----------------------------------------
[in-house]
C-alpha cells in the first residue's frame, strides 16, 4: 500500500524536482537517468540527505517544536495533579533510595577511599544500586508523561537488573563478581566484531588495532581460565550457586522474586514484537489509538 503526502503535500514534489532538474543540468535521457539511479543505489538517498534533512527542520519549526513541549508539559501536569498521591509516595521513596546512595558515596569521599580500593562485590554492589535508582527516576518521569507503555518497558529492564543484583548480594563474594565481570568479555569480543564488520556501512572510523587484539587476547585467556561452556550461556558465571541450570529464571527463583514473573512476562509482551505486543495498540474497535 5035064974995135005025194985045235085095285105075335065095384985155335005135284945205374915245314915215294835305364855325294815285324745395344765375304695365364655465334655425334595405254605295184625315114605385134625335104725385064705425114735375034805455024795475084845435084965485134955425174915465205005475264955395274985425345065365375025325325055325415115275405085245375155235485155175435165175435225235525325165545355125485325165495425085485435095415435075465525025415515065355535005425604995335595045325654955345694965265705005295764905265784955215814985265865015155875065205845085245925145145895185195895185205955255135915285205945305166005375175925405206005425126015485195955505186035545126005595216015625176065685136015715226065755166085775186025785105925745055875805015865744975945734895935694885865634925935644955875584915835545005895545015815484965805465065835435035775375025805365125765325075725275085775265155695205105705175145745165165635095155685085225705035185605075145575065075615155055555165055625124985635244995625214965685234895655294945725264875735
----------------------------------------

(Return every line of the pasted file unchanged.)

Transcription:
[in-house]
C-alpha cells in the first residue's frame, strides 16, 4: 500500500524536482537517468540527505517544536495533579533510595577511599544500586508523561537488573563478581566484531588495532581460565550457586522474586514484537489509538 503526502503535500514534489532538474543540468535521457539511479543505489538517498534533512527542520519549526513541549508539559501536569498521591509516595521513596546512595558515596569521599580500593562485590554492589535508582527516576518521569507503555518497558529492564543484583548480594563474594565481570568479555569480543564488520556501512572510523587484539587476547585467556561452556550461556558465571541450570529464571527463583514473573512476562509482551505486543495498540474497535 5035064974995135005025194985045235085095285105075335065095384985155335005135284945205374915245314915215294835305364855325294815285324745395344765375304695365364655465334655425334595405254605295184625315114605385134625335104725385064705425114735375034805455024795475084845435084965485134955425174915465205005475264955395274985425345065365375025325325055325415115275405085245375155235485155175435165175435225235525325165545355125485325165495425085485435095415435075465525025415515065355535005425604995335595045325654955345694965265705005295764905265784955215814985265865015155875065205845085245925145145895185195895185205955255135915285205945305166005375175925405206005425126015485195955505186035545126005595216015625176065685136015715226065755166085775186025785105925745055875805015865744975945734895935694885865634925935644955875584915835545005895545015815484965805465065835435035775375025805365125765325075725275085775265155695205105705175145745165165635095155685085225705035185605075145575065075615155055555165055625124985635244995625214965685234895655294945725264875735